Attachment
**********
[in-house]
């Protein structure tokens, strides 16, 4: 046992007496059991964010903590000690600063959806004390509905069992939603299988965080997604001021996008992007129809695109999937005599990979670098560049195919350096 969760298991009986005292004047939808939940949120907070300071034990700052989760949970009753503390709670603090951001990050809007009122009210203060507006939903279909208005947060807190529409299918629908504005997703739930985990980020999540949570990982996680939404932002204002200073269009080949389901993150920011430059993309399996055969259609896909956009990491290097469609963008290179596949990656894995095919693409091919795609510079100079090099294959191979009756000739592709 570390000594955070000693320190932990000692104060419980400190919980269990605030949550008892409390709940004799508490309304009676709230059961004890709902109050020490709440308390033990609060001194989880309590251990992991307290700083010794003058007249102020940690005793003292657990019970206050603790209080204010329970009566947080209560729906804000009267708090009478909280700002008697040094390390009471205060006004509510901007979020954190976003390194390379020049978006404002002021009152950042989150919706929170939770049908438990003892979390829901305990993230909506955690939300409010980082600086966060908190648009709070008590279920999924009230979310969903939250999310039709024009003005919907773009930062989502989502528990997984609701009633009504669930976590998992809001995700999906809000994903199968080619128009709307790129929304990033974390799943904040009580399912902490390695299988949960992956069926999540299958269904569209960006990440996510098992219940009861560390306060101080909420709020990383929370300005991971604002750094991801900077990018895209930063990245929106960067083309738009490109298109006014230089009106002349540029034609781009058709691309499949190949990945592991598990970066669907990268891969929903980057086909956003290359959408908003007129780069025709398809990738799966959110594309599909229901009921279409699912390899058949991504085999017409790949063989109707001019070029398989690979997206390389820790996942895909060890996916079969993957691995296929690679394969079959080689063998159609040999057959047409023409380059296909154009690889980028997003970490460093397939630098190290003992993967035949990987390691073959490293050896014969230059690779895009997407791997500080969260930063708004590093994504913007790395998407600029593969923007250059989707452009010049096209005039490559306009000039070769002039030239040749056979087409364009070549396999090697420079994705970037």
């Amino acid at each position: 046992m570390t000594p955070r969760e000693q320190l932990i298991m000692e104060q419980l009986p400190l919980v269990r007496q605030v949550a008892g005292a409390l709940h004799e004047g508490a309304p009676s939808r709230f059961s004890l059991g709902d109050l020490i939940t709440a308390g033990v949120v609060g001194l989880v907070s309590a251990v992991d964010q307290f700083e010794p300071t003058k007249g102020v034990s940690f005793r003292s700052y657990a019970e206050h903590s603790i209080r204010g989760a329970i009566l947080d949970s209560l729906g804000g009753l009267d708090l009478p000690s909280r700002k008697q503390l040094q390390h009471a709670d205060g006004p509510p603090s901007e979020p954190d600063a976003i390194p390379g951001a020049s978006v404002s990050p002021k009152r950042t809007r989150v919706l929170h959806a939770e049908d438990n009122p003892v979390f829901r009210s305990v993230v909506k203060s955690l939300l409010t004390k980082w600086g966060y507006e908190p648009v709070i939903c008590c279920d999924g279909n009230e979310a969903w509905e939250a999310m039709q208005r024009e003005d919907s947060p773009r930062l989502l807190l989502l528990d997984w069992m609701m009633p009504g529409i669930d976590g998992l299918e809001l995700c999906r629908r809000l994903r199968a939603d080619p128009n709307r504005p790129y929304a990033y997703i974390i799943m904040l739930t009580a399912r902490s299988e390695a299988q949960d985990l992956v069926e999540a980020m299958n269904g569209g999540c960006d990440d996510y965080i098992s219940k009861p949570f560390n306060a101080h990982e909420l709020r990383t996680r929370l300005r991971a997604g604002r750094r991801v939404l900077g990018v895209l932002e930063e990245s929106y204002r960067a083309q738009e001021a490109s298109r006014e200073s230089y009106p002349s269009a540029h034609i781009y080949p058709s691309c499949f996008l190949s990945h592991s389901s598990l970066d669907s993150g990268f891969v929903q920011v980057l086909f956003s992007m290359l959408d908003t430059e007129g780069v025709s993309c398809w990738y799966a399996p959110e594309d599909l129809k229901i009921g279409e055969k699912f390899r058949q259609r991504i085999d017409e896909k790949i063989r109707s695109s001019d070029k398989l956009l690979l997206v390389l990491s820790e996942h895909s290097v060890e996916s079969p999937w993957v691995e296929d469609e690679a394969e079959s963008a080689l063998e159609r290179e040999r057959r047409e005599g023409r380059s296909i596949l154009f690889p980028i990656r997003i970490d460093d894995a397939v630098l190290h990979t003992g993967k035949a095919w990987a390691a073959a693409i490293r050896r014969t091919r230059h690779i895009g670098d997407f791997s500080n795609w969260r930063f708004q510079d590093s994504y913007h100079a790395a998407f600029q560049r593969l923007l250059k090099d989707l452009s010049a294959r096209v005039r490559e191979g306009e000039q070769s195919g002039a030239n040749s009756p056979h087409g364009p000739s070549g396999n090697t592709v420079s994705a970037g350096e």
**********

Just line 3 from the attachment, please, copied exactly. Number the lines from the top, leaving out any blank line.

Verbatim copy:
């Amino acid at each position: 046992m570390t000594p955070r969760e000693q320190l932990i298991m000692e104060q419980l009986p400190l919980v269990r007496q605030v949550a008892g005292a409390l709940h004799e004047g508490a309304p009676s939808r709230f059961s004890l059991g709902d109050l020490i939940t709440a308390g033990v949120v609060g001194l989880v907070s309590a251990v992991d964010q307290f700083e010794p300071t003058k007249g102020v034990s940690f005793r003292s700052y657990a019970e206050h903590s603790i209080r204010g989760a329970i009566l947080d949970s209560l729906g804000g009753l009267d708090l009478p000690s909280r700002k008697q503390l040094q390390h009471a709670d205060g006004p509510p603090s901007e979020p954190d600063a976003i390194p390379g951001a020049s978006v404002s990050p002021k009152r950042t809007r989150v919706l929170h959806a939770e049908d438990n009122p003892v979390f829901r009210s305990v993230v909506k203060s955690l939300l409010t004390k980082w600086g966060y507006e908190p648009v709070i939903c008590c279920d999924g279909n009230e979310a969903w509905e939250a999310m039709q208005r024009e003005d919907s947060p773009r930062l989502l807190l989502l528990d997984w069992m609701m009633p009504g529409i669930d976590g998992l299918e809001l995700c999906r629908r809000l994903r199968a939603d080619p128009n709307r504005p790129y929304a990033y997703i974390i799943m904040l739930t009580a399912r902490s299988e390695a299988q949960d985990l992956v069926e999540a980020m299958n269904g569209g999540c960006d990440d996510y965080i098992s219940k009861p949570f560390n306060a101080h990982e909420l709020r990383t996680r929370l300005r991971a997604g604002r750094r991801v939404l900077g990018v895209l932002e930063e990245s929106y204002r960067a083309q738009e001021a490109s298109r006014e200073s230089y009106p002349s269009a540029h034609i781009y080949p058709s691309c499949f996008l190949s990945h592991s389901s598990l970066d669907s993150g990268f891969v929903q920011v980057l086909f956003s992007m290359l959408d908003t430059e007129g780069v025709s993309c398809w990738y799966a399996p959110e594309d599909l129809k229901i009921g279409e055969k699912f390899r058949q259609r991504i085999d017409e896909k790949i063989r109707s695109s001019d070029k398989l956009l690979l997206v390389l990491s820790e996942h895909s290097v060890e996916s079969p999937w993957v691995e296929d469609e690679a394969e079959s963008a080689l063998e159609r290179e040999r057959r047409e005599g023409r380059s296909i596949l154009f690889p980028i990656r997003i970490d460093d894995a397939v630098l190290h990979t003992g993967k035949a095919w990987a390691a073959a693409i490293r050896r014969t091919r230059h690779i895009g670098d997407f791997s500080n795609w969260r930063f708004q510079d590093s994504y913007h100079a790395a998407f600029q560049r593969l923007l250059k090099d989707l452009s010049a294959r096209v005039r490559e191979g306009e000039q070769s195919g002039a030239n040749s009756p056979h087409g364009p000739s070549g396999n090697t592709v420079s994705a970037g350096e």